Finland, between the months of October and April, would consist of two tweets – “drink lots” and “kill yourself”.
Magazina Luiza in Brazil set up a platform for friends to sell store merchandise to other friends – commission rates were between 2.5% and 4.5%. This is brilliant, and will pave the way for the future – although the sheer commerciality could actually kill social networks stone dead.
90% of people trust peer recommendations, as against 14% who trust advertisements. But what happens when the two are one ?
On more secure ground, the wonderful Unilever crowd-sourced ideas to bring safe drinking water to the world’s poorest people.
As Nietzsche said, God is dead, which means there’s a job vacancy. And it looks like Unilever is applying.
Barclaycard set up a community-driven credit card called Ring in the US and opened up its profit and loss statements to its customers.
You probably knew that 10% of all the world’s photos were taken in the last year. But did you know that Pinterest went from 1.3 milllion users in July 2011 to 25 million users by November 2012 ?
And given that the average spend from retail shoppers was $169 from Pinterest and $95 from Facebook and $71 from Twitter, this shows the need for all marketers to have a distinct VISUAL social media strategy.
Moving to music, Coldplay’s 2012 world tour had Xylobands, wristbands that turned the audience into a visual extension of the show.
Felix Baumgartner stepped off a platform 24 miles up in space and kicked off the smartest bit of marketing of the whole year. Maybe of the decade. It took Red Bull 7 years and tens of millions of dollars, but it caught everyone’s attention. And it brought tons of research benefits.
Advertising which doesn’t feel like advertising, again.
90% of marketers agreed that content marketing would become more important next year – but only 38% said they had a content marketing strategy in place.
There you have it.
Rabbits, headlights, normal scenario.
Coca-Cola (through the always brilliant Wieden+Kennedy) created 2 animated polar bears who reacted in real time to events happening in the Superbowl. When a Pepsi ad aired, they left their seats.
The Californian Milk Board developed a campaign called Time to Go to Bed, featuring the benefits of a glass of milk and a bedtime story for kids at bedtime.
The Australian Defence Force had interactive posters which allowed passers-by to diagnose and treat virtual patients using real medical tools. A recruitment poster which was also an entrance exam.
The IKEA catalogue had great AR features, ASOS had a brilliant Scan to Shop app, and Shortlist used Blippar to feature a computer game on their cover.
Meat Pack, a sneaker retailer in Guatemala, offered huge discounts but the discount diminished rapidly over time – the customer had to run to the store to get the best deal.
Meanwhile Nieman Marcus designed a smartphone app that allowed its super-rich customers to see which staff were on duty at any one time, allowing them to pick their favourite brown-nosers.
Burberry – always ahead of the curve – set up a flagship store in Regent Street which had RFID tags triggering multimedia content and mirrors turning into screens in changing rooms.
Axe created an online graphic novel starring you.
P+G spoke compellingly of mass personalisation.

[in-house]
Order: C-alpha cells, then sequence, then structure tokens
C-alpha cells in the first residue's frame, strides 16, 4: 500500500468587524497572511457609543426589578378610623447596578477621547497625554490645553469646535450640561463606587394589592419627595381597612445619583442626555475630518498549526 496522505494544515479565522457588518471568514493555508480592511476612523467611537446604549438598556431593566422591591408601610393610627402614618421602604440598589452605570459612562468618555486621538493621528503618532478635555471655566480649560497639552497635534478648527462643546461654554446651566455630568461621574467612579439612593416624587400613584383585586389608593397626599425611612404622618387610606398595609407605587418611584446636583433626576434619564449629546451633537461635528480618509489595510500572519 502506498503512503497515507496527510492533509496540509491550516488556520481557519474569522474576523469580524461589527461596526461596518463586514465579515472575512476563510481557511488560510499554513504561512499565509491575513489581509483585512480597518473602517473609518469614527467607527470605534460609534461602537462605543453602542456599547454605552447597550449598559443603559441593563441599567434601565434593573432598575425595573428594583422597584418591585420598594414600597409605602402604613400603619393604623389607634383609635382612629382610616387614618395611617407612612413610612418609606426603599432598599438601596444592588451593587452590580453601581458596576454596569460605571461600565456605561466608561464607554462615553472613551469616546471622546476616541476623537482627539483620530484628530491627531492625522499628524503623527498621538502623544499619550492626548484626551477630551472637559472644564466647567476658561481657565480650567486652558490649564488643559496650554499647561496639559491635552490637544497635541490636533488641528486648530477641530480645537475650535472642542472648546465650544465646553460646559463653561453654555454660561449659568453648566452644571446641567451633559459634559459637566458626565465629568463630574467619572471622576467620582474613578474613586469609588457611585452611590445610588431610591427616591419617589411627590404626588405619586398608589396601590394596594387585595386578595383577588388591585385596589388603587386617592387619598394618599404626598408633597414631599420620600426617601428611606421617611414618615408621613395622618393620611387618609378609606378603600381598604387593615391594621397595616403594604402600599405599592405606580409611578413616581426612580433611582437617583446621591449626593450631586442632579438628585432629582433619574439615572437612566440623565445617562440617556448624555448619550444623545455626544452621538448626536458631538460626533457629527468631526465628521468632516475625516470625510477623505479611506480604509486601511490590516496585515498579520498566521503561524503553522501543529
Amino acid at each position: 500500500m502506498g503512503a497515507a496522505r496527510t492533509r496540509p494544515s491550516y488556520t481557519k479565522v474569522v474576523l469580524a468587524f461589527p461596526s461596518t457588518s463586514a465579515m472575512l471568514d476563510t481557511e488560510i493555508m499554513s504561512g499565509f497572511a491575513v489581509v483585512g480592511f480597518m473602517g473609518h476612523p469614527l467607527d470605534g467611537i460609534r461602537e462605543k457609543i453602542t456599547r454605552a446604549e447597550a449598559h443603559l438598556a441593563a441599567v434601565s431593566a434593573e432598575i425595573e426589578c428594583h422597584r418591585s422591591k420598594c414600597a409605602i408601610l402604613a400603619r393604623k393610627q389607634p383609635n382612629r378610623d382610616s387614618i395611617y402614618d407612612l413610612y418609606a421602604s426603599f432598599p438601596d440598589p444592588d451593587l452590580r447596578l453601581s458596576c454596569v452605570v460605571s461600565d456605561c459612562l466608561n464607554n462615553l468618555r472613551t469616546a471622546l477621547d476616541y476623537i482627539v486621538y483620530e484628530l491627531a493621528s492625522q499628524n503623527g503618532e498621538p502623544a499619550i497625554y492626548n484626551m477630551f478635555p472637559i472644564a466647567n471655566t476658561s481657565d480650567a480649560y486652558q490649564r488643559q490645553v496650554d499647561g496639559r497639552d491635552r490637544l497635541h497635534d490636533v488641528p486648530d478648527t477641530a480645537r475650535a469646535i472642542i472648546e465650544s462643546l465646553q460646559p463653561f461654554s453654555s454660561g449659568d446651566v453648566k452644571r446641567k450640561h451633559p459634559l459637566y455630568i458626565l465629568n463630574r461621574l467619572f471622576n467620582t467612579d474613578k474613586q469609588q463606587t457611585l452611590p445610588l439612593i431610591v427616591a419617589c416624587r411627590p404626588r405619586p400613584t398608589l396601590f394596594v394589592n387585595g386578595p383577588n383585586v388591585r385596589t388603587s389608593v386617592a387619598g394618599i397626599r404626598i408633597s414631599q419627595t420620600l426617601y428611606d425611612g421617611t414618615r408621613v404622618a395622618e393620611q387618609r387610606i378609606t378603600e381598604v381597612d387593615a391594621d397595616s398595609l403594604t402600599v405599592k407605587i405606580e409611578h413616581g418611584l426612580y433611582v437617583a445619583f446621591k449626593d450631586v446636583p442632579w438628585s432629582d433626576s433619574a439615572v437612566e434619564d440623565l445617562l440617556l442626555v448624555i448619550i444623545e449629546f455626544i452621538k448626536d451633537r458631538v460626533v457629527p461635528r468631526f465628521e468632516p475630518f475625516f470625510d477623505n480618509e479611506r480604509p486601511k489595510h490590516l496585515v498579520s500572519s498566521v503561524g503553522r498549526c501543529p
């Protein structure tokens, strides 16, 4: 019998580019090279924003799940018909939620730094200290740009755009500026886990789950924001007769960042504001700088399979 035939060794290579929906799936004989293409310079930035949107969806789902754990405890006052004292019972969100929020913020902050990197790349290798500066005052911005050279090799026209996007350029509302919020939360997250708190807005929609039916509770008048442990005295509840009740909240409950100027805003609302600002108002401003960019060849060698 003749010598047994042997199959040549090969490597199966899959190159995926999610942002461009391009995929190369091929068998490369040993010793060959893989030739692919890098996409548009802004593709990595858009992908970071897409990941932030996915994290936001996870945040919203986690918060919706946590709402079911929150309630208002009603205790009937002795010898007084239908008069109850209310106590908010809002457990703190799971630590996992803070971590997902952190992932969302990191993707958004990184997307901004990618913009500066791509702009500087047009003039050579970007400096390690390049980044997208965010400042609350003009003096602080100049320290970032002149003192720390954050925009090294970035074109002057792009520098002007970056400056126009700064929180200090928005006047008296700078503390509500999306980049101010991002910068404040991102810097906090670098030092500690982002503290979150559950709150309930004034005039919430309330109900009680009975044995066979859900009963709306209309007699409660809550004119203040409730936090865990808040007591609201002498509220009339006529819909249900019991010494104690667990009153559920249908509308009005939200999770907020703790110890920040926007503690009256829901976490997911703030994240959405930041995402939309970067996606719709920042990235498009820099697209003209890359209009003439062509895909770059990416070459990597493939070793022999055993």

In Brazil, people purchasing Hellman’s Mayonnaise received a till receipt which used the other contents of their trolley to suggest a recipe enlivened by said mayonnaise.
Jesus I love that.
I want to go there with 3 tins of cat food, some toilet cleaner and a bottle of anti-dandruff shampoo.
Or just a trolley full of other mayonnaise jars.
Ford partnered with Roximity in the US to offer their drivers a satnav-based system which alerted drivers of nearby deals that tallied with their particular interests.
If this is based on web-surfing, expect alerts like “50% off hard-core German porn in Jim’s Bookstore for this week only”.
But these deals are personal to you, and you’re close, and you’re mobile … so they’re triple-smart.
Shopkick rewards people for pre-shopping activity like browsing. It is now the third most-used shopping app after eBay, Amazon and Groupon – but I wonder if this is a bubble which could burst.
Rewarding browsers strikes me as one of those “just-a-bit-too-smart-for-its-own-good” ideas.
Browsers aren’t giving you anything.
By contrast, Nike rewarded customers for posting stuff on social sites. Again, blurring the line between social and commercial – but at least it did have a more obvious commercial application.
Who Gives a Crap is a toilet paper brand in Australia which donates 50% of its profits to help build waste facilities in the developing world.
Of course, profits can be mucked about with. If the board of Who Gives a Crap pay themselves a million bucks a year, the developing world won’t see much change in its waste.
Steve, stop being cynical.
Let’s finish on education because we all need that on an ongoing basis (and this is where I plug Decoded, of course – we’ve got a bunch of new courses, including social networks in a day).
Contagious gave Decoded a nice plug last year – and we were at their recent event in Kings Place – but this year they discovered Coursera, an organisation which partners with 33 universities to offer a selection of courses online – “we had a million users faster than Facebook, and faster than Instagram; this is a wholesale change in the education ecosystem” said Daphne Koller.
And goddamit I think she may be right.
Keep learning, folks.